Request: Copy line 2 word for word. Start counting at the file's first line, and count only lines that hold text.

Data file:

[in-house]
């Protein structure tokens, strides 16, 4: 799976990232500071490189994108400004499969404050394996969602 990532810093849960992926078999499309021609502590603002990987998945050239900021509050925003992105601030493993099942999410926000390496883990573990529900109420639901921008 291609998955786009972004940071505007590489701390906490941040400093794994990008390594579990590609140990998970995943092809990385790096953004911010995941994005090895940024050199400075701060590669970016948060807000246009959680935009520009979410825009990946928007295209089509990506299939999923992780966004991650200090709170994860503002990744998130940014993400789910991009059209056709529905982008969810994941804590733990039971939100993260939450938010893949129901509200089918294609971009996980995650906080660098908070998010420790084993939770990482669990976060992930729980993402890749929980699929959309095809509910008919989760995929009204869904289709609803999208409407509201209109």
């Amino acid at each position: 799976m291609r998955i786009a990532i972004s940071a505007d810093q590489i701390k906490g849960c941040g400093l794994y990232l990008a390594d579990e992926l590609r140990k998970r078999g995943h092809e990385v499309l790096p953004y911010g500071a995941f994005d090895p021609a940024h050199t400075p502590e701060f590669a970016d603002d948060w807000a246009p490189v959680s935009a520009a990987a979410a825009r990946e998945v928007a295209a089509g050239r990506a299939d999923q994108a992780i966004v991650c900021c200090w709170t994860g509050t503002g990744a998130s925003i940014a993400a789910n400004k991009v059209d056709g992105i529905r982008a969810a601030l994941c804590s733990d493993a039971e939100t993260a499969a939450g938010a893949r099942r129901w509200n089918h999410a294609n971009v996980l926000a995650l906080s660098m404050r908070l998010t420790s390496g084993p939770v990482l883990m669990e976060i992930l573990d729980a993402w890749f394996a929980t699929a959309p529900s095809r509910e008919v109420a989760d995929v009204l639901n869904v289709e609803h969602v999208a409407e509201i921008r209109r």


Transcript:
């Protein structure tokens, strides 16, 4: 799976990232500071490189994108400004499969404050394996969602 990532810093849960992926078999499309021609502590603002990987998945050239900021509050925003992105601030493993099942999410926000390496883990573990529900109420639901921008 291609998955786009972004940071505007590489701390906490941040400093794994990008390594579990590609140990998970995943092809990385790096953004911010995941994005090895940024050199400075701060590669970016948060807000246009959680935009520009979410825009990946928007295209089509990506299939999923992780966004991650200090709170994860503002990744998130940014993400789910991009059209056709529905982008969810994941804590733990039971939100993260939450938010893949129901509200089918294609971009996980995650906080660098908070998010420790084993939770990482669990976060992930729980993402890749929980699929959309095809509910008919989760995929009204869904289709609803999208409407509201209109």